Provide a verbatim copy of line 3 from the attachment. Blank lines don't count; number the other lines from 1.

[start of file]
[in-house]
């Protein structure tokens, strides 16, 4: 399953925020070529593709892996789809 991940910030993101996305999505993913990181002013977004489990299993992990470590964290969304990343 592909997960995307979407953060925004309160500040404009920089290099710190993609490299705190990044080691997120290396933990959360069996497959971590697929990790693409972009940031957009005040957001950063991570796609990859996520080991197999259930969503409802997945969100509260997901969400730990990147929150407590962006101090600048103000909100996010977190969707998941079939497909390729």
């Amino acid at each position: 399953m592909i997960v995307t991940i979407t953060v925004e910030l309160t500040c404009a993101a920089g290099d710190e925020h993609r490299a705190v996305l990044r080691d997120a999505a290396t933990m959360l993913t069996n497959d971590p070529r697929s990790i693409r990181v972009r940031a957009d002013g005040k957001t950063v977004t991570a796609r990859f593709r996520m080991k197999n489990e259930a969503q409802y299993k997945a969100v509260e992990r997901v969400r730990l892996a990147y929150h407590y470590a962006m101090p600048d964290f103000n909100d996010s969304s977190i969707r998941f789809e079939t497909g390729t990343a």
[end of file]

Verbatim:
């Amino acid at each position: 399953m592909i997960v995307t991940i979407t953060v925004e910030l309160t500040c404009a993101a920089g290099d710190e925020h993609r490299a705190v996305l990044r080691d997120a999505a290396t933990m959360l993913t069996n497959d971590p070529r697929s990790i693409r990181v972009r940031a957009d002013g005040k957001t950063v977004t991570a796609r990859f593709r996520m080991k197999n489990e259930a969503q409802y299993k997945a969100v509260e992990r997901v969400r730990l892996a990147y929150h407590y470590a962006m101090p600048d964290f103000n909100d996010s969304s977190i969707r998941f789809e079939t497909g390729t990343a």